|*2||We now have a more accurate measurement of shutter lag, which has revealed a very slight difference between the viewfinder and the screen. The lag is caused by a very slight lag in the live video preview image (if you shoot without using the screen, the 'true' shutter lag is around 0.06 seconds).|
|*3||In this test the subject distance is only 3 feet (0.9 m) - the recycle time will increase at greater subject distances, and if the batteries are running low.|
Lag Timing Definitions
|Half-press Lag (0->S1)
Many digital camera users prime the AF and AE systems on their camera by half-pressing the shutter release. This is the amount of time between a half-press of the shutter release and the camera indicating an auto focus & auto exposure lock on the LCD monitor / viewfinder (ready to shoot).
|Half to Full-press Lag (S1->S2)
The amount of time it takes from a full depression of the shutter release button (assuming you have already primed the camera with a half-press) to the image being taken.
(Take shot, AF/AE primed)
|Full-press Lag (0->S2)
The amount of time it takes from a full depression of the shutter release button (without performing a half-press of the shutter release beforehand) to the image being taken. This is more representative of the use of the camera in a spur of the moment 'point and shoot' situation.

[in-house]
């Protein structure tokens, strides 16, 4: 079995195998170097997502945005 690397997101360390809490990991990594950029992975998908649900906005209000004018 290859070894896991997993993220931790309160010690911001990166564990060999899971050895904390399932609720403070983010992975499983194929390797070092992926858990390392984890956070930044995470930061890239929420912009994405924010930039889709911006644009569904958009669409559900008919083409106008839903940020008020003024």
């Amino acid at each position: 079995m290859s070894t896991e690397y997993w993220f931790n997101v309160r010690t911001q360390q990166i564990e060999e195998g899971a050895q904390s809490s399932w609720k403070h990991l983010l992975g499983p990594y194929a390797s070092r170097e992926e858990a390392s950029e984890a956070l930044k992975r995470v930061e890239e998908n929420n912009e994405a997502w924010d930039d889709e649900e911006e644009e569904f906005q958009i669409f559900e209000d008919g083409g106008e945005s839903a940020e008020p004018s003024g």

(Take shot, AF/AE not primed)
The tables below show the results of our continuous shooting test, indicating the actual frame rate along with maximum number of frames and how long you would have to wait after taking the maximum number of frames before you could take another shot. Media used for these tests was a 1.0GB SanDisk Extreme III SD card. Shutter speed was kept above 1/200 sec during these tests.
Continuous drive mode
The S3 IS has two continuous shooting modes (standard and high speed), both of which allow you to shoot pretty much indefinitely (we gave up counting after about 70 shots) with a fast card. The standard continuous mode shows the normal live preview between frames, but the high speed mode only shows a very brief review image after each shot (no live preview).
Frames in a burst *1
|2816 x 2112 JPEG Super-Fine||Continuous||1.52 fps||50+||n/a|
|2816 x 2112 JPEG Fine||Continuous||1.52 fps||50+||n/a|
|2816 x 2112 JPEG Normal||Continuous||1.52 fps||50+||n/a|